Those processes have been working, too, as the Chiefs have managed to divert more than half of their total waste to be recycled or composted in recent years.
“[Matt Hawkins’] efforts directly translate into the amount of waste diversion that we are able to set aside,” said Brandon Hamilton, the Chiefs’ Vice President of Stadium Operations. “In the last couple years, we’ve averaged between 50 and 60 percent waste diversion. We average over 800 tons of total waste a year, so over 400 tons of that is going to either recycling or compost.”
Those conservation efforts also extend to the Chiefs’ energy consumption, from simple measures such as swapping out halogen lights for LEDs to making entire systems more efficient.
“We’ve converted whole systems from electric to gas,” said Stadium Systems Manager Chris Bryans. “For example, we have a heated field, and we have an additional boiler that wasn’t really being used. It was a lot of potential heat that was being wasted, so we tied that boiler into the chilled water system that we use to cool the stadium, and in the wintertime, instead of using our electric heaters on the club level, we can use the boiler as a heating system.”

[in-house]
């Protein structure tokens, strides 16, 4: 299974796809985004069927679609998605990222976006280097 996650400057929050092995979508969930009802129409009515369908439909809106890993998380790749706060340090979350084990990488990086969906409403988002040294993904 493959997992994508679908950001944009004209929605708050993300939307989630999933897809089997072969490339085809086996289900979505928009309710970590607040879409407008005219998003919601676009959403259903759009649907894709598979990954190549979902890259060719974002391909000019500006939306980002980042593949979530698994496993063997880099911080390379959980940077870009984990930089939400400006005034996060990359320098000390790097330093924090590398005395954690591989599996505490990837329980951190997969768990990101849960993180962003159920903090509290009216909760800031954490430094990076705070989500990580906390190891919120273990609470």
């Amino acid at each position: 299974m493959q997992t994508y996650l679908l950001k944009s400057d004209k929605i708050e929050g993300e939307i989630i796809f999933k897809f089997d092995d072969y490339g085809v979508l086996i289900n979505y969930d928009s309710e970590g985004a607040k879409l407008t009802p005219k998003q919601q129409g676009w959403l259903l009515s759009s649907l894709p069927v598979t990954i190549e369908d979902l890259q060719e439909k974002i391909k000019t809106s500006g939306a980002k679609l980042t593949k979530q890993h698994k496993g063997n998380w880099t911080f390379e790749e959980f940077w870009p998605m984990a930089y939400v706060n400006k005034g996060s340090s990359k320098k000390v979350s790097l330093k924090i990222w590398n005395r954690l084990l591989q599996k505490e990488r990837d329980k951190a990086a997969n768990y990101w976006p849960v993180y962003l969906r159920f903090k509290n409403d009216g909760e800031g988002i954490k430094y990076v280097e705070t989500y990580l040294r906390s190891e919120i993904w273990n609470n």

That workaround – which is called “loop heating” – means that the Chiefs don’t need to use 200 electric heaters on game day, saving a tremendous amount of energy and thousands of dollars a month. Additionally, the Chiefs are using automated systems that utilize cool air from the outside – such as when temperatures drop in the middle of the night – to later re-distribute as a cooling measure when it heats up the next day, lowering energy demands when it comes to air conditioning.